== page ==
The rapid fall and weakening of the rand over the past year and especially the past two months, will have a tremendous effect on MultiChoice and DStv. They expressed fear that these changes in exchange rates may cause their prices to go up because they purchase most of their international programming in foreign currency.
“We purchase most of our international programming in foreign currency – exchange rates therefore have a big impact on our business,” the company told MyBroadband”.
The year 2015 saw the rand losing over 30% of its value against the US Dollar – with 13% of that value lost in the last two months.
The rand’s decline took a nosedive in December when President Jacob Zuma decided to remove renowned finance minister Nhlanhla Nene and replaced him with unknown David van Rooyen.
By December last year, the rand had broken through R15 per dollar. On 7 January 2016, it went through R16 per dollar, and on 11 January it collapsed to its lowest level ever – R17.99 per dollar.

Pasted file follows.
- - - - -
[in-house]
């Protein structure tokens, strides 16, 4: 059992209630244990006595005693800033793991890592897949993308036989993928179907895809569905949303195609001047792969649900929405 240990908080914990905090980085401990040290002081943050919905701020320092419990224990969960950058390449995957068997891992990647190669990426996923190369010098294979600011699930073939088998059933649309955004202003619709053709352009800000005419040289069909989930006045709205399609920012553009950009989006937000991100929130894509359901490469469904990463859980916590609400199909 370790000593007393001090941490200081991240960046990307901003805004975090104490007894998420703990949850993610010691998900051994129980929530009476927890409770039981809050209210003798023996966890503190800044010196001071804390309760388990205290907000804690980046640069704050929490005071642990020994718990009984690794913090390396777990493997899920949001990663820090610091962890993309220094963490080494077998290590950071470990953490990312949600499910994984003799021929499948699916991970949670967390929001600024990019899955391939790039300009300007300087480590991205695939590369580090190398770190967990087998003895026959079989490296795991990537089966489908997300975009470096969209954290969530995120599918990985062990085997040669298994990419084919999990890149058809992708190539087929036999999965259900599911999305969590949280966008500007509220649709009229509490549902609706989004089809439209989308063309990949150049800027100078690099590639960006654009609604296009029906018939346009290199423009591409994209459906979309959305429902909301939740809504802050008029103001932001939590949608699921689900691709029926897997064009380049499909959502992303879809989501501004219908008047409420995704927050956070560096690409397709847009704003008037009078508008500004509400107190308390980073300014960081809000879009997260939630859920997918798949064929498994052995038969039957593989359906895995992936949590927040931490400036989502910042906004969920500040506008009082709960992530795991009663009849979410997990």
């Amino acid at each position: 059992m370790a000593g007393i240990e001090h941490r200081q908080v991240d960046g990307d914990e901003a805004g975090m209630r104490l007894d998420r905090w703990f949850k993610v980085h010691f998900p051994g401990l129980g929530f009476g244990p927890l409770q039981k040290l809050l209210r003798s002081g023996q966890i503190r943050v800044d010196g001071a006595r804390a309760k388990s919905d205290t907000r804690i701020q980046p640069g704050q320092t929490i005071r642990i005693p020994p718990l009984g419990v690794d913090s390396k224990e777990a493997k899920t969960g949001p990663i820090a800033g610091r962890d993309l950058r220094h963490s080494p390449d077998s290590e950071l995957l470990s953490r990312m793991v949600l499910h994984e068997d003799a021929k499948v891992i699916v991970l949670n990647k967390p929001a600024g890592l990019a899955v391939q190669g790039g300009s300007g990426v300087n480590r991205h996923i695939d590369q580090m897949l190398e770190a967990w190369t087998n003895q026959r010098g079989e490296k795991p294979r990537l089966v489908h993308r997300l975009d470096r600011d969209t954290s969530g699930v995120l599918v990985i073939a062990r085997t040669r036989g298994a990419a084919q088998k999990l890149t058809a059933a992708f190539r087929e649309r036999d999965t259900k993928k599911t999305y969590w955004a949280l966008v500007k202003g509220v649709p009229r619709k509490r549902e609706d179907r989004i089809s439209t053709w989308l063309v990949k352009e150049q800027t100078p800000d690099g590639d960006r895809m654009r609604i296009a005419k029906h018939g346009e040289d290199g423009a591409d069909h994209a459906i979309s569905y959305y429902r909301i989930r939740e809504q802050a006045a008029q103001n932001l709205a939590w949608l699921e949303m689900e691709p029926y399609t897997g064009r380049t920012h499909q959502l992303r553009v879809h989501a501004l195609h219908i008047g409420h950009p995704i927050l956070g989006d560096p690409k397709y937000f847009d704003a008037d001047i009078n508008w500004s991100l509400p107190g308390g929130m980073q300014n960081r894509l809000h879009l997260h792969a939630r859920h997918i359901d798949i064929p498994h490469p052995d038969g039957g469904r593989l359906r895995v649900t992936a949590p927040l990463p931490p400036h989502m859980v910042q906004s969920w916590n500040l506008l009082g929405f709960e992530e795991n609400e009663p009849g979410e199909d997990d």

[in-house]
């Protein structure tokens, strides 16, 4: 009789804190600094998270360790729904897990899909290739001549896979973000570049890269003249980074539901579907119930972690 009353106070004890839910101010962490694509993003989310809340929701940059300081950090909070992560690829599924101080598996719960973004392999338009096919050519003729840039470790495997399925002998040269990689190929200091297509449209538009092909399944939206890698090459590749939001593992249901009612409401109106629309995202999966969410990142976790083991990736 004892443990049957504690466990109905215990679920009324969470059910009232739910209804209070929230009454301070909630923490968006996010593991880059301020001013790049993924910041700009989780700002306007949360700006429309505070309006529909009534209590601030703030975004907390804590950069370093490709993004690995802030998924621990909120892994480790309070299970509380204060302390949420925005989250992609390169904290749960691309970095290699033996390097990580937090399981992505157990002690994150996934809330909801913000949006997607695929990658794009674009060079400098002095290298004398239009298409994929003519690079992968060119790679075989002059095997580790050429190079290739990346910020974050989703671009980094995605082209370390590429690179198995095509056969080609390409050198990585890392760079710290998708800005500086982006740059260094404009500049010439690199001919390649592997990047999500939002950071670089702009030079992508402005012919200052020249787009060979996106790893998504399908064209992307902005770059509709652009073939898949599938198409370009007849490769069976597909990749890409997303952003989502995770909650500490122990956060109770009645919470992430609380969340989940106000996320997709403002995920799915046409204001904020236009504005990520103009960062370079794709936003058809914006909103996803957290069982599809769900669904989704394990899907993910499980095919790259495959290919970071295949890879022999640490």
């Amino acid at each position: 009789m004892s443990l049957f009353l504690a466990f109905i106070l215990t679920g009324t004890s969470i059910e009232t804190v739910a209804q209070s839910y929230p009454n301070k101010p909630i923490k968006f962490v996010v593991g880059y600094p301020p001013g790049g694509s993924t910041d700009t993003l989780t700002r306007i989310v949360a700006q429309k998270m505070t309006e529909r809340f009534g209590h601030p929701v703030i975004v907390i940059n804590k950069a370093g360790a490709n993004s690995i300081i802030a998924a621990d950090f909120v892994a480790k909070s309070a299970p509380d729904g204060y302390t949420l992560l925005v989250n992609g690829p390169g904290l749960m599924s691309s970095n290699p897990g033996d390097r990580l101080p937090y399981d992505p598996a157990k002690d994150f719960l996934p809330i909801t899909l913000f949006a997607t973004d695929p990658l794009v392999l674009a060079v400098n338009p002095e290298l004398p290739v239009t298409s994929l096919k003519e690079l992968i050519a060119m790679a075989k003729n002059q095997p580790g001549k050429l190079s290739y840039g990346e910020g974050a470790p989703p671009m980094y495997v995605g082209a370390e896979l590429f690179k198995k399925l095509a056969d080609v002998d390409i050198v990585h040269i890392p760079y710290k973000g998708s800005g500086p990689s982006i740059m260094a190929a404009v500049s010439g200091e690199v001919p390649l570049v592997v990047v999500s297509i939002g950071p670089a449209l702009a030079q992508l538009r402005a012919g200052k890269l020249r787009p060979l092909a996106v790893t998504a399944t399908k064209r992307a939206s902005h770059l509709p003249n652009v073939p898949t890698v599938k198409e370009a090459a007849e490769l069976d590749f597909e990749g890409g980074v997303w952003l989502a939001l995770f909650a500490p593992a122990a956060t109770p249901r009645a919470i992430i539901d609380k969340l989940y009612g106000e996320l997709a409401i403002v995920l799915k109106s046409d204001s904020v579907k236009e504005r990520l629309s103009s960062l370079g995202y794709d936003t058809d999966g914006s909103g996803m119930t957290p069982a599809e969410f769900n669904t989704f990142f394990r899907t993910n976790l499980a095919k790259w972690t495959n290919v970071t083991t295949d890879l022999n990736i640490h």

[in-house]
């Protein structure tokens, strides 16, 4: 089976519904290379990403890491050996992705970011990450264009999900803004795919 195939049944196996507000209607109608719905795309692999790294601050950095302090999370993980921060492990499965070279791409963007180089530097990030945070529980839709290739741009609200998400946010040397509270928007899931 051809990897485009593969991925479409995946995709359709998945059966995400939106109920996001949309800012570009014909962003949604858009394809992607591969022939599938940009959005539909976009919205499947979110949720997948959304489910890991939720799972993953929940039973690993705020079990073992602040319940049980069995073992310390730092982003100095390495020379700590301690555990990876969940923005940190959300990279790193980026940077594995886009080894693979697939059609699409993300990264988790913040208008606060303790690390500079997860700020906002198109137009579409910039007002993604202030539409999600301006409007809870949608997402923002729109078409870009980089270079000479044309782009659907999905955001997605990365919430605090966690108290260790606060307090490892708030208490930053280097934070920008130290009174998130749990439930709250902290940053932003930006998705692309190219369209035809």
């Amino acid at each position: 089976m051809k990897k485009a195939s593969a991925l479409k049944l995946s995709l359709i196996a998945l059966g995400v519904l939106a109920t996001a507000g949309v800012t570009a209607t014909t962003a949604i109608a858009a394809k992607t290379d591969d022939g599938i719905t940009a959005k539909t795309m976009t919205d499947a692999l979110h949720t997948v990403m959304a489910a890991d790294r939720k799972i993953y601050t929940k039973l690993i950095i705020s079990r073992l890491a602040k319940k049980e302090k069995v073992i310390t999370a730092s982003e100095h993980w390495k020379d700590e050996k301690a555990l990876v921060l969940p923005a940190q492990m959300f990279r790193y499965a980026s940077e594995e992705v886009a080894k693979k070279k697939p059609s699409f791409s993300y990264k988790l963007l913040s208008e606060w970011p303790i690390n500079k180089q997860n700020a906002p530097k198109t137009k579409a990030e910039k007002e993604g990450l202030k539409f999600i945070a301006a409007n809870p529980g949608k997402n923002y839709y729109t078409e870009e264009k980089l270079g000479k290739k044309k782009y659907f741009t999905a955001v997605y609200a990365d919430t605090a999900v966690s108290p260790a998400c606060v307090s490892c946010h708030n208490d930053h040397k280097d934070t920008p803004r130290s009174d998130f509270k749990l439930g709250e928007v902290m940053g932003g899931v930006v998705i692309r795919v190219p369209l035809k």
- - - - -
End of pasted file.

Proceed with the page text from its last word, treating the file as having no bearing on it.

Since then, the exchange rate for the rand has been moving at between R16-R17 per dollar, briefly going below R16 on 1 February.
This drama on exchange rates could spell bad news for DStv subscribers unless our local currency strengthens dramatically.
The company spent R12 billion on content during its April – March 2015/16 financial year, and another R5.8 billion between April and September 2015.
With the current inflation expected to be around 7% and rand weakening and devaluing by more than 30% in the past year, keeping DStv’s 2016 services price-increase in check will not be an easy task.
“While we continue to ensure that we minimize the impact on our customers, we are constantly reviewing the situation,” said MultiChoice.
DStv’s new prices will be announced at the end of February, and will come into effect on 1st April.